On February 19th, the House approved spending legislation that, if also passed in the Senate, would mean major cuts to climate and environmental initiatives. The Environmental Protection Agency (EPA) is hit hard, with cuts targeting its general budget, and specifically addressing its ability to regulate mercury and other toxic pollutants, to set new health standards limiting particulate pollution, and even to simply collect data on the sources of greenhouse gas (GHG) emissions (Grist) (NRDC). In addition, the legislation aims to effectively block greenhouse gas regulation by preventing the EPA from spending any money on it.
The 2007 Massachusetts et al vs. Environmental Protection Agency Supreme Court ruling confirmed the authority of the EPA to regulate these emissions by finding that CO2 and other greenhouse gases fall under the Clean Air Act’s definition of pollutants. The EPA argued that even if granted this authority, regulating emissions would be politically “unwise” due to possible conflicts with other national and international climate policy efforts.
The Court ruled that the Clean Air Act dictates that the decision to regulate (or not regulate) a pollutant should be based upon the scientific judgment of whether the air pollutant can “reasonably be anticipated to endanger public health or welfare” § 7601 (a)(1). Thus, as the “harms associated with climate change are serious and well recognized,” the decision to regulate GHGs must be based on the scientific assessment of whether GHGs contribute to climate change. As an EPA review supports the link between GHGs and climate change and concludes that these emissions do endanger public health and welfare, the Court ruling supports that the EPA has the duty to regulate these emissions (see here for more on this endangerment finding).
Beyond the funding cuts, several Republican lawmakers have introduced legislation aimed at removing this authority of the EPA to regulate GHG emissions. One of these, a draft bill called the Energy Tax Prevention Act, would nullify the Massachusetts vs. EPA Supreme Court’s decision by repealing the EPA finding that greenhouse gases threaten public health and by amending the Clean Air Act to exempt greenhouse gases from the definition of air pollutants. Representatives Fred Upton (R-MI) and Ed Whitfield (R-KY) introduced this legislation in the House of Representatives, and Senator James Inhofe (R-OK) in the Senate. Some believe that among the proposed legislation aimed at removing the EPA’s GHG regulatory authority, this bill has the highest chance of making it to the Congressional floor for a vote due to Representative Upton’s position as chair of the House Energy and Commerce Committee.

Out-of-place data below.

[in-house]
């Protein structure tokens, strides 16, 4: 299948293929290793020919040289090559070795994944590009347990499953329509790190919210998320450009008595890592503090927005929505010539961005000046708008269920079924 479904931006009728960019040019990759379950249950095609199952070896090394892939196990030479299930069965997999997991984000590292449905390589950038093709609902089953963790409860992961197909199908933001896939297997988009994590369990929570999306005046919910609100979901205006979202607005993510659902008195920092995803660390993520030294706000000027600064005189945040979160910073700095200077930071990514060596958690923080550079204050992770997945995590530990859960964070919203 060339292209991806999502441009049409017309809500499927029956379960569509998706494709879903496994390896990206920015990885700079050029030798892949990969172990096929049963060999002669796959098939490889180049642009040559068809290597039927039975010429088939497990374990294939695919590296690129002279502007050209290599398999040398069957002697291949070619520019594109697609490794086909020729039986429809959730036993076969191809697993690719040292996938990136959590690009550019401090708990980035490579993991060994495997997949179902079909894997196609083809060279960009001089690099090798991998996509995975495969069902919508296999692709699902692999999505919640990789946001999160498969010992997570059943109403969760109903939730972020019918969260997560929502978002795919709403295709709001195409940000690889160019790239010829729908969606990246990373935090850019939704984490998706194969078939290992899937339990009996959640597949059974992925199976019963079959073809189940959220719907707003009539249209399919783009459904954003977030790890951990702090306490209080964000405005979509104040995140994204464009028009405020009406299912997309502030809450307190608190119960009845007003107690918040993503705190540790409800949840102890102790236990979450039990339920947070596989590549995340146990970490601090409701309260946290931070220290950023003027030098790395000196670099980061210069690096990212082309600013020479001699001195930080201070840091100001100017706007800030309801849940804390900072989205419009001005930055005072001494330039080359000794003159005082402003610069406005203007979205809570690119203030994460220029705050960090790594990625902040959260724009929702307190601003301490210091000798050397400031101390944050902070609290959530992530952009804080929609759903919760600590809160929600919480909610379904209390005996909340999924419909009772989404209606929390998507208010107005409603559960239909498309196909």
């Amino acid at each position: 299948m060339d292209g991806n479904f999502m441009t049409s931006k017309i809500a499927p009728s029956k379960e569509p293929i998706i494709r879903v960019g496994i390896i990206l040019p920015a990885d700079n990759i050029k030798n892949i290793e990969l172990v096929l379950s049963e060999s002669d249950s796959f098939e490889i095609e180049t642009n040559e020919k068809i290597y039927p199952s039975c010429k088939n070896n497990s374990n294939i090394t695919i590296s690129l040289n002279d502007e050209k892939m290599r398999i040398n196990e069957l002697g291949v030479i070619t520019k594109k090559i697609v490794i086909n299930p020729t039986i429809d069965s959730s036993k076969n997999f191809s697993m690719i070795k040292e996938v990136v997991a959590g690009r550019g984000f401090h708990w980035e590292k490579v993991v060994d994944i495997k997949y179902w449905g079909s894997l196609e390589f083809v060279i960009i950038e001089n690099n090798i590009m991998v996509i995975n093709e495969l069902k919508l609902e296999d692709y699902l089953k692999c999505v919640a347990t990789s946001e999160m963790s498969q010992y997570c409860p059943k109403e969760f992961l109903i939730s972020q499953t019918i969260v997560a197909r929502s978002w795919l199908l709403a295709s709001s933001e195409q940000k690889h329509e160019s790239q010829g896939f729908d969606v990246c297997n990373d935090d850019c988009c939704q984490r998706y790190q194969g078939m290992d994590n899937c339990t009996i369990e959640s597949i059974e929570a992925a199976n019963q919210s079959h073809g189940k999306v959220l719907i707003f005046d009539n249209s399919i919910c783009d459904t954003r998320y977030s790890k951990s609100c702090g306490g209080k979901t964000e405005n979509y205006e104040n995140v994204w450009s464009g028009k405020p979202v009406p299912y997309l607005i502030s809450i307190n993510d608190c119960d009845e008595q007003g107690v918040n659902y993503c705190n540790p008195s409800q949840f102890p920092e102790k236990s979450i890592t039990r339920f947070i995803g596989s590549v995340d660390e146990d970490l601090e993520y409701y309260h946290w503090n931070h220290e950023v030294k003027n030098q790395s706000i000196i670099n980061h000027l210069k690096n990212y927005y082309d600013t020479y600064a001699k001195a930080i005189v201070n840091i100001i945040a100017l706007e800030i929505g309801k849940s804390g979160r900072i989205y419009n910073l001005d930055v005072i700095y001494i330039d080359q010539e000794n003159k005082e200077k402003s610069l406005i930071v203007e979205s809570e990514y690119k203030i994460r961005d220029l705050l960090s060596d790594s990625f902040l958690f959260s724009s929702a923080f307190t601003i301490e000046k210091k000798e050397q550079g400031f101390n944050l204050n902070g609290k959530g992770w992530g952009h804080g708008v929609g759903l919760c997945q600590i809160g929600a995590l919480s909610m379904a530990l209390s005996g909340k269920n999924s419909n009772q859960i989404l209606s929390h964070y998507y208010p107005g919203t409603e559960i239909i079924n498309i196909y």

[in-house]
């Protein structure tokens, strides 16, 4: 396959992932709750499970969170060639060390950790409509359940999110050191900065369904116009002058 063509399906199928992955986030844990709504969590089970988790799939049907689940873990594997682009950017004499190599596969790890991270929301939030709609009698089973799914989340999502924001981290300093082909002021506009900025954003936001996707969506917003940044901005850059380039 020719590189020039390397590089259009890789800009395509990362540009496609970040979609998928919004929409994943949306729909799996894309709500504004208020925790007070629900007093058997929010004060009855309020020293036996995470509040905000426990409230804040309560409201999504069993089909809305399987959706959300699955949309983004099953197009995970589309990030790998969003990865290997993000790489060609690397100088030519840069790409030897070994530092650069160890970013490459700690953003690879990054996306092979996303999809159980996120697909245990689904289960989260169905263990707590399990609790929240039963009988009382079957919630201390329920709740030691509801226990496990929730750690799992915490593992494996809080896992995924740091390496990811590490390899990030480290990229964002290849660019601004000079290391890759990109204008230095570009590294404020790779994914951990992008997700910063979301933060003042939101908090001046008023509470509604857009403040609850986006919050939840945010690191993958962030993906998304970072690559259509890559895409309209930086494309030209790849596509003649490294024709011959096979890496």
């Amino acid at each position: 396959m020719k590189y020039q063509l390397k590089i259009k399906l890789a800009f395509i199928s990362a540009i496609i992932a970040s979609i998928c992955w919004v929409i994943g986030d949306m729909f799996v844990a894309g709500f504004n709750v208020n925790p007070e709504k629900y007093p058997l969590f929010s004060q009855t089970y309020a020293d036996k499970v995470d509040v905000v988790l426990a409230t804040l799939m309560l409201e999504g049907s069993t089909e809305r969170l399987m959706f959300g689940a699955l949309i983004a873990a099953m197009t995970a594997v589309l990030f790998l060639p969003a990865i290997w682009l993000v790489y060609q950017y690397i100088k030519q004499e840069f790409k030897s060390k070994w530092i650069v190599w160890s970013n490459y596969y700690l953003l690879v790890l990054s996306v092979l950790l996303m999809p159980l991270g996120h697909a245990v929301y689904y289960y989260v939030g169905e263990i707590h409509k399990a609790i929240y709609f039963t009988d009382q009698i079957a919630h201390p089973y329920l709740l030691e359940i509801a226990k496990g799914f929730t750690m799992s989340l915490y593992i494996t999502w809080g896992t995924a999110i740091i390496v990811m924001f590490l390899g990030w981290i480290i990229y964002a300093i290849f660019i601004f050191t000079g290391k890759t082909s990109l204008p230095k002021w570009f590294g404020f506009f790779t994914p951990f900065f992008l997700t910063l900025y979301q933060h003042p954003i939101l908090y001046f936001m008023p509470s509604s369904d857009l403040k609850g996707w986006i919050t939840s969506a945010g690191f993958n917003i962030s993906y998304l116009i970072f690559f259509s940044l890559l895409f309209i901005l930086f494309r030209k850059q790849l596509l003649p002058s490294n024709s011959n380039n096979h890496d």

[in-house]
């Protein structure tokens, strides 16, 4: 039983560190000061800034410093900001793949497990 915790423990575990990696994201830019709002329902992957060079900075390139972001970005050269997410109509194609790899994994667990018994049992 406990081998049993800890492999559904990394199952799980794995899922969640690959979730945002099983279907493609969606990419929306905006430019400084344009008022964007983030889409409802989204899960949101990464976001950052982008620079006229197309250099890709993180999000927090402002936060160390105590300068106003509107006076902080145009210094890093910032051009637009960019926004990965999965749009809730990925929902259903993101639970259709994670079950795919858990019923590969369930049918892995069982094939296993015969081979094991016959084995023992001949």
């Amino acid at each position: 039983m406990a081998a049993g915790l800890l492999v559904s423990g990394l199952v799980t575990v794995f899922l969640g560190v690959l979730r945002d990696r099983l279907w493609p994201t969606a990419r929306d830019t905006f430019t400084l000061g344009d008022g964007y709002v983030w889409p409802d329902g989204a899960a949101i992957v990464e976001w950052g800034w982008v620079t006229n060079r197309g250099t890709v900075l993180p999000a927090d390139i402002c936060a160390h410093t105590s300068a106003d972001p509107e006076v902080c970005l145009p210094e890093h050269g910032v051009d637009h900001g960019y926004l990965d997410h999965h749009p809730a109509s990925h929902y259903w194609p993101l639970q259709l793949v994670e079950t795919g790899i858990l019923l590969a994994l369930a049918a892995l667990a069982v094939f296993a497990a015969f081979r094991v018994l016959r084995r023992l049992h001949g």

Supporters of the Energy Tax Prevention Act argue that the Clean Air Act was not designed to address climate change, and that these efforts are an attempt to impose a “backdoor” cap-and-trade tax after cap-and-trade legislation failed to pass during the last congress. They also argue that such regulations would increase energy prices, thus damaging the ability of American companies to compete in a global market and causing the loss of American jobs.
Those who oppose the bill say it puts the interests of big polluters in front of those of the public. As Franz Matzner, climate and air legislative director at the Natural Resources Defense Council (NRDC), states,
“Now we know the upshot of that behind-closed-doors meeting last month between big polluters and the staffs of Rep. Upton and Sen. Inhofe: A proposal that puts polluters’ profits ahead of our health.’’
The health effects cited include death, illness, and injury due to more extreme heat waves, more intense smog, the spread of infectious diseases, and stronger storms, floods, and hurricanes, as documented by the EPA.
Less discussed, but at the crux of the issue, is the belief in a human role in climate change. The Energy Tax Prevention Act does not merely delay regulation. It instead takes the potentially permanent steps of repealing the finding that greenhouse gases represent a threat to public health and amending the Clean Air Act so that greenhouse gases are not considered pollutants. While those supporting postponement often argue that it is necessary to protect the currently weakened economy, these more fundamental changes reveal a questioning of the link between GHGs and climate as well as the effects of climate change.
Beyond the obvious implications this bill would have for the ability of the US to enforce cuts in greenhouse gases emissions at the national level, and the attendant investment uncertainty it would cause, the bill may also have unintended political consequences, with some arguing that its supporters may be “overreaching” on environmental issues.
Multiple opinion polls demonstrate that the majority of the public, including the majority of Republicans, do not support restrictions on the EPA. An NRDC nationwide survey conducted by Opinion Research Corp. found that three out of four of those surveyed, including 61% of Republicans, believed that “Congress should let the EPA do its job.” Another nationwide survey conducted by the American Lung Association found that 69% believe that EPA scientists, rather than Congress, should set pollution standards and that 77% support stricter limits on carbon dioxide specifically. A Public Policy Polling (PPP) survey, commissioned by NRDC, found that 62% of Congressman Upton’s own constituents oppose the Energy Tax Prevention Act.
Yet as some moderate Democrats are joining Republicans in expressing concern and possible hesitation regarding the specifics of GHG regulation implementation, the bill’s prospects may be better than these public opinion polls would imply.